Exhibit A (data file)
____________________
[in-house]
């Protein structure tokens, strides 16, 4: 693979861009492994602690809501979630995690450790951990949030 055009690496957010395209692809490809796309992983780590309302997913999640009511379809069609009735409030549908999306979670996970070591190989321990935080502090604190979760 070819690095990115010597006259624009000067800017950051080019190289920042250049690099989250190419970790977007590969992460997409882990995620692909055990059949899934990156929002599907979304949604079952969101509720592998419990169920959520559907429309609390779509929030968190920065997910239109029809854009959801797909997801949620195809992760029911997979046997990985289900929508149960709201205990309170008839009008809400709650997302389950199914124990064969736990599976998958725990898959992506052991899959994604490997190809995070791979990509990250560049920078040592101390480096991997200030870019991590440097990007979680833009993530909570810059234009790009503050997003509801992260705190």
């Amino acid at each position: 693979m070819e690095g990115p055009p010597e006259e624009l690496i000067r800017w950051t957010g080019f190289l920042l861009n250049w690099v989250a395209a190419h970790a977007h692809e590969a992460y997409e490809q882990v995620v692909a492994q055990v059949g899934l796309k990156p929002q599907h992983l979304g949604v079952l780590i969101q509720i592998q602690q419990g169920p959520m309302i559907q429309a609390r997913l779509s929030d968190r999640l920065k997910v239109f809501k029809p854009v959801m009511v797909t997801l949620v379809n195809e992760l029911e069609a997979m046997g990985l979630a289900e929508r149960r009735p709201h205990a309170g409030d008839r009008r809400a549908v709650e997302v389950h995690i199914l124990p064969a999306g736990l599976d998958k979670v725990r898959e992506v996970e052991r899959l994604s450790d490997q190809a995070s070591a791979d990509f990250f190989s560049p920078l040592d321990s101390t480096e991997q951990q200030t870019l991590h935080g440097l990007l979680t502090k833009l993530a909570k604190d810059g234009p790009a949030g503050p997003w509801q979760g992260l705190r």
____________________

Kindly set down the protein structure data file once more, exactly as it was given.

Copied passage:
[in-house]
């Protein structure tokens, strides 16, 4: 693979861009492994602690809501979630995690450790951990949030 055009690496957010395209692809490809796309992983780590309302997913999640009511379809069609009735409030549908999306979670996970070591190989321990935080502090604190979760 070819690095990115010597006259624009000067800017950051080019190289920042250049690099989250190419970790977007590969992460997409882990995620692909055990059949899934990156929002599907979304949604079952969101509720592998419990169920959520559907429309609390779509929030968190920065997910239109029809854009959801797909997801949620195809992760029911997979046997990985289900929508149960709201205990309170008839009008809400709650997302389950199914124990064969736990599976998958725990898959992506052991899959994604490997190809995070791979990509990250560049920078040592101390480096991997200030870019991590440097990007979680833009993530909570810059234009790009503050997003509801992260705190």
């Amino acid at each position: 693979m070819e690095g990115p055009p010597e006259e624009l690496i000067r800017w950051t957010g080019f190289l920042l861009n250049w690099v989250a395209a190419h970790a977007h692809e590969a992460y997409e490809q882990v995620v692909a492994q055990v059949g899934l796309k990156p929002q599907h992983l979304g949604v079952l780590i969101q509720i592998q602690q419990g169920p959520m309302i559907q429309a609390r997913l779509s929030d968190r999640l920065k997910v239109f809501k029809p854009v959801m009511v797909t997801l949620v379809n195809e992760l029911e069609a997979m046997g990985l979630a289900e929508r149960r009735p709201h205990a309170g409030d008839r009008r809400a549908v709650e997302v389950h995690i199914l124990p064969a999306g736990l599976d998958k979670v725990r898959e992506v996970e052991r899959l994604s450790d490997q190809a995070s070591a791979d990509f990250f190989s560049p920078l040592d321990s101390t480096e991997q951990q200030t870019l991590h935080g440097l990007l979680t502090k833009l993530a909570k604190d810059g234009p790009a949030g503050p997003w509801q979760g992260l705190r």